Students show gains on Md. test

Algebra, biology, government scores improve as tests count



In a table in yesterday's editions showing the percentage of students who passed Maryland's High School Assessment in algebra, the totals for the state and each school system appeared higher than the scores for individual high schools would indicate. The reason is that the totals included the results not just for high schools, but for middle school students who took the test. Those who take the algebra test in middle school tend to have higher pass rates because they include the most advanced math students, school officials say.

More than 70 percent of last year's ninth-graders who took state proficiency tests in algebra, government and biology have passed the exams - results state officials said mean most other members of the Class of 2009 should be able to pass the tests, as required, before they graduate.

Across the state, the pass rates for last year rose in every county and in Baltimore City - in some cases significantly. In Baltimore County, the percentage of students passing the tests was up at least 10 points in all three subjects. In the city, the percentage of students passing algebra was up 15 points.

"We are feeling very, very good about these results," said Ronald Peiffer, a deputy state superintendent.

The state began giving the tests in 2000, but made passing them a condition of graduation starting in 2009. The specter of tens of thousands of seniors in the Class of 2009 being prevented from graduating had haunted state education officials.

For the past few years, the pass rates hovered around 50 percent and less in some systems, but the students taking the tests knew that they didn't count. The results would get better, state officials predicted, when members of the Class of 2009 - last year's ninth-graders - began taking the tests. That is just what happened.

Students can retake a test many times if they failed it. The state predicts about half the students who retake the test next year will pass.

Statewide, the pass rate increased to 67 percent for algebra, 68 percent for biology and 74 percent for government. Those results include not just the ninth-graders but some students in upper grades who also took the tests, though their scores won't count on their records. Results of the English II test will be released later.

There were caveats to the good news. While African-Americans and Hispanics made great leaps in pass rates this year - African-American pass rates on algebra rose from 35 percent to 52 percent - that means half of African-Americans have yet to pass the test. Special education and poor children also lag significantly behind.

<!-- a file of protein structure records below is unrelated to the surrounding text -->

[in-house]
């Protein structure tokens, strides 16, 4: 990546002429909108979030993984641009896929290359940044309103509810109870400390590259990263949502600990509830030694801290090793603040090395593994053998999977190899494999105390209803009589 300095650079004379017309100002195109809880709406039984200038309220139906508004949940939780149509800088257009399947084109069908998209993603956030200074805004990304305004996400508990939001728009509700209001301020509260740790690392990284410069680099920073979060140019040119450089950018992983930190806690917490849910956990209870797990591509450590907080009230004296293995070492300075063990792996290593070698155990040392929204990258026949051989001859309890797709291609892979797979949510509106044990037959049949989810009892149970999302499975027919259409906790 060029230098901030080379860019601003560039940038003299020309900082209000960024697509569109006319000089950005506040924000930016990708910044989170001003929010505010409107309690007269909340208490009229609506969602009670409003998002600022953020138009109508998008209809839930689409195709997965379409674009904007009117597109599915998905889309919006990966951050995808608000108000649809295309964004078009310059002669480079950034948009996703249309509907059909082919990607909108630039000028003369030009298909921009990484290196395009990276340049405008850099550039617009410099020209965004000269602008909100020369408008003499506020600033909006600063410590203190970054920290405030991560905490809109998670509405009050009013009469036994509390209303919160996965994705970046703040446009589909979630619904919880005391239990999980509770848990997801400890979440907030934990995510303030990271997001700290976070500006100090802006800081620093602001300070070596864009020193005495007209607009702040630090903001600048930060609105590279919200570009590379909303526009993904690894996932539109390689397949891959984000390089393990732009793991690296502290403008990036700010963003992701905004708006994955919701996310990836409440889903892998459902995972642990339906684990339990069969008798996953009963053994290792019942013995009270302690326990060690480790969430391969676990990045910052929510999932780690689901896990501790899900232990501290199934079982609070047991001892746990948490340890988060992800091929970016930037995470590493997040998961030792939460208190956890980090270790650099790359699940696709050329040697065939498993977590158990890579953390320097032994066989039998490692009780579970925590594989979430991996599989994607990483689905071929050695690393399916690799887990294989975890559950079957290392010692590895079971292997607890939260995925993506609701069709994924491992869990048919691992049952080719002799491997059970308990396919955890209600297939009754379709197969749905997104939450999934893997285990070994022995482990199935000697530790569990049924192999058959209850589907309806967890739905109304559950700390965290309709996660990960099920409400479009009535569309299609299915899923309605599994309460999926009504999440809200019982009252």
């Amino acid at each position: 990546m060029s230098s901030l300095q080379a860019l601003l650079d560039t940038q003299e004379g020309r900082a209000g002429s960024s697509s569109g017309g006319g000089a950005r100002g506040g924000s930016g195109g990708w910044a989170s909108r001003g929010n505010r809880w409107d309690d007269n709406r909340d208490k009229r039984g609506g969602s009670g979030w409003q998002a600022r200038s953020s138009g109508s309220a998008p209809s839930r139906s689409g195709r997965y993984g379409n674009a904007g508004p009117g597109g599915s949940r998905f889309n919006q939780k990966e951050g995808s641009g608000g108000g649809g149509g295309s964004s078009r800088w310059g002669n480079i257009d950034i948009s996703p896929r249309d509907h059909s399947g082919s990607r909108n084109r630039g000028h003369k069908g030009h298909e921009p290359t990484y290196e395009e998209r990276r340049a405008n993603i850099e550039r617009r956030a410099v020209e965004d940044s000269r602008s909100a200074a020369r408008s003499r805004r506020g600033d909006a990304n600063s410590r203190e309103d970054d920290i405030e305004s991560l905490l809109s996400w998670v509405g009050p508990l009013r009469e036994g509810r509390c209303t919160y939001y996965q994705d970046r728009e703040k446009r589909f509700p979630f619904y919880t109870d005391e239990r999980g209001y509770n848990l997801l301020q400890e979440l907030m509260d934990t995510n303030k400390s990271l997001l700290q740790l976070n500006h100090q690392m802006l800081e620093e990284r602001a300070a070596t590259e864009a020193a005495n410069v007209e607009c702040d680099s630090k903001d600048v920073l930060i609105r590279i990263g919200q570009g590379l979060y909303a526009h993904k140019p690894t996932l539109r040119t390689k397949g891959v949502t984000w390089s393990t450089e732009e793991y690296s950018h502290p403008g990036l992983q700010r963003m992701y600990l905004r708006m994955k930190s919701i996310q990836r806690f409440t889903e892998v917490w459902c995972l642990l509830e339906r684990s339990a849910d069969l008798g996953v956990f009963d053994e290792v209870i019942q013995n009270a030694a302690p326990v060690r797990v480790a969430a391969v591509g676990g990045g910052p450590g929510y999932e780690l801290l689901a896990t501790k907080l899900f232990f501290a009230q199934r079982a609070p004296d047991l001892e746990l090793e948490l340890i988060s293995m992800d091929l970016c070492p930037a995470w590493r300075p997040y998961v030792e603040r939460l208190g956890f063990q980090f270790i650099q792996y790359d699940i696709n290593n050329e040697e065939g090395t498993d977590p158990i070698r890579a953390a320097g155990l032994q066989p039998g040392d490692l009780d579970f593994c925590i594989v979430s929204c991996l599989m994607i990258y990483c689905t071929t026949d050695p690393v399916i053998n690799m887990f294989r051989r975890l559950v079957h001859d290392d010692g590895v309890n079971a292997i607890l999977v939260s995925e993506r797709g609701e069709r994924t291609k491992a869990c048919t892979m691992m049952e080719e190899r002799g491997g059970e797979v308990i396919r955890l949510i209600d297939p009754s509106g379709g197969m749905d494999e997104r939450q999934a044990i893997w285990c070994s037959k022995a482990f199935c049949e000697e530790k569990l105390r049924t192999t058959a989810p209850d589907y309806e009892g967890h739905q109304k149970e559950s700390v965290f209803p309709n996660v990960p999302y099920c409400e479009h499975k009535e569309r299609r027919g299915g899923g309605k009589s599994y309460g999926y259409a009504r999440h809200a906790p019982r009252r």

In contrast, 88 percent of whites and more than 90 percent of Asians passed the algebra exam.

"Certainly this indicates important progress on this critical, high-stakes test for Maryland students. At the same time I would caution that we need to look at the data [for poor] and minority students before getting too carried away with those results," said Mark Woodard, education director with Advocates for Children and Youth.

State schools Superintendent Nancy S. Grasmick said some school systems will have to make changes in curriculum and give struggling students more support to ensure that pass rates continue to climb. "I am guardedly optimistic," she said.

Maryland has had a graduation test for every senior for more than two decades. The current proficiency tests, called the Maryland High School Assessments, are given at the end of courses in each of the four subjects and are aimed at raising standards at high schools throughout the state.

Gary Heath, director of testing for the State Department of Education, said he believes that the new exams are forcing some school systems to offer Algebra I earlier and to increase the rigor in their courses.

About a third of all students statewide take Algebra I in middle school, and most have passed the high school assessment by the time they enter ninth grade. The biology and American government tests are given in ninth grade in most counties, although some school systems have waited until 10th or 11th grade. English II is given in the 10th grade.

The results for the Class of 2009, when separated from other students in other grades who took the tests, showed that 72 percent passed algebra, 79 percent passed biology and 78 percent passed government.

Top performing high schools in the state continued to do well this year. Eastern Technology and Hereford in Baltimore County, Polytechnic Institute in Baltimore City, and River Hill in Howard County all had at least 90 percent of students passing all three subjects. Dozens of schools had more than 80 percent of students with passing grades.

The results in the state's middle schools were perhaps the most remarkable. At 68 middle schools, 100 percent of the students who took the Algebra I test passed.

Baltimore posted gains that outpaced the state's average gains, city school officials said.

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